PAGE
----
As the upward trend in AI-related deal activity continues, corporate leaders across a vast array of sectors are becoming more educated in data protection matters. Deal professionals should prioritize privacy and data protection due diligence with any target having AI tools or extensive data sets, especially in light of the rapidly evolving regulatory landscape. Acquirers should also consider potential risks and liabilities associated with the integration of data sets and AI tools of potential targets with the acquirer’s existing businesses. Despite advances in developing methodologies for valuing AI companies, values tend to be inconsistent and often come down to how desperate an acquirer is to obtain the technology or prevent that technology from falling into the hands of a competitor.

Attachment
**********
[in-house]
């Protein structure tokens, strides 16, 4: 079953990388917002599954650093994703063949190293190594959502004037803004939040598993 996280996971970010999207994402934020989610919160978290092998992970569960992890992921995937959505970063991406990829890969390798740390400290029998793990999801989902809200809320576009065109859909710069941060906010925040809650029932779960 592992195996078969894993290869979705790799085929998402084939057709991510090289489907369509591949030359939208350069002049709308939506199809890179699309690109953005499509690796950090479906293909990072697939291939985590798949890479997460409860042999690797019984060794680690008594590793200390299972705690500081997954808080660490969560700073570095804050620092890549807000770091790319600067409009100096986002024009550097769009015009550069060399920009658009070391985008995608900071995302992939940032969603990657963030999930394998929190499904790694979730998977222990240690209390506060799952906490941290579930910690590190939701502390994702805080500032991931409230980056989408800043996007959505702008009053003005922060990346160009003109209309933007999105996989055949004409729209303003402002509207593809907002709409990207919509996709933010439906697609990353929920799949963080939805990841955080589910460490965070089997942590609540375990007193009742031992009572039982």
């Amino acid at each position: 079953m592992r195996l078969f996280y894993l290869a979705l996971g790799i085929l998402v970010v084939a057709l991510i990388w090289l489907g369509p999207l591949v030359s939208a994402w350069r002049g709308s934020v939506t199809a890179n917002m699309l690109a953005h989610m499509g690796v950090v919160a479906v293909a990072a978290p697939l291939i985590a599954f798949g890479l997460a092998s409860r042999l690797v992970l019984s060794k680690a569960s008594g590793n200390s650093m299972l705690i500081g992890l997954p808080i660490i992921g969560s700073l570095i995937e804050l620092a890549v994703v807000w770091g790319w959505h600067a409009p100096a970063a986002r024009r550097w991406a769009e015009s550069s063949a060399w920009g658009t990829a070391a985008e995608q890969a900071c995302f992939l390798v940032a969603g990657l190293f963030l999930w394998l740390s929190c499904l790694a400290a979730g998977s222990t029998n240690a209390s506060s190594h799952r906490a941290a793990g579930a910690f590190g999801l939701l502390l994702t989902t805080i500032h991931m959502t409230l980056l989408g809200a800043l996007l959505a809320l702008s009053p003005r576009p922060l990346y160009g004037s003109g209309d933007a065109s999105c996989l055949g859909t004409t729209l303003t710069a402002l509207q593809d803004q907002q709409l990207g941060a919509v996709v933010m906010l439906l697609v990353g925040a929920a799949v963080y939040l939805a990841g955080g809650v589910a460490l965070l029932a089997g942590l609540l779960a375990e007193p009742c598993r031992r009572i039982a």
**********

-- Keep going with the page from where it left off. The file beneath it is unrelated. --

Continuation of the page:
Craig W. Adas is managing partner of Weil, Gotshal & Manges’ Silicon Valley office and a member of the corporate department. His practice focuses on mergers and acquisitions, private equity and securities, with particular emphasis on private and public acquisitions, leveraged buyouts, dispositions and joint ventures.
Alex Purtill is an Associate at the firm in the Silicon Valley. He participates in the representation of financial and strategic clients in various acquisition transactions, including public and private mergers and acquisitions, divestitures and cross-border matters.
Reprinted with permission from the October 30, 2018 edition of The Recorder© 2018 ALM Media Properties, LLC. Further duplication without permission is prohibited. All rights reserved.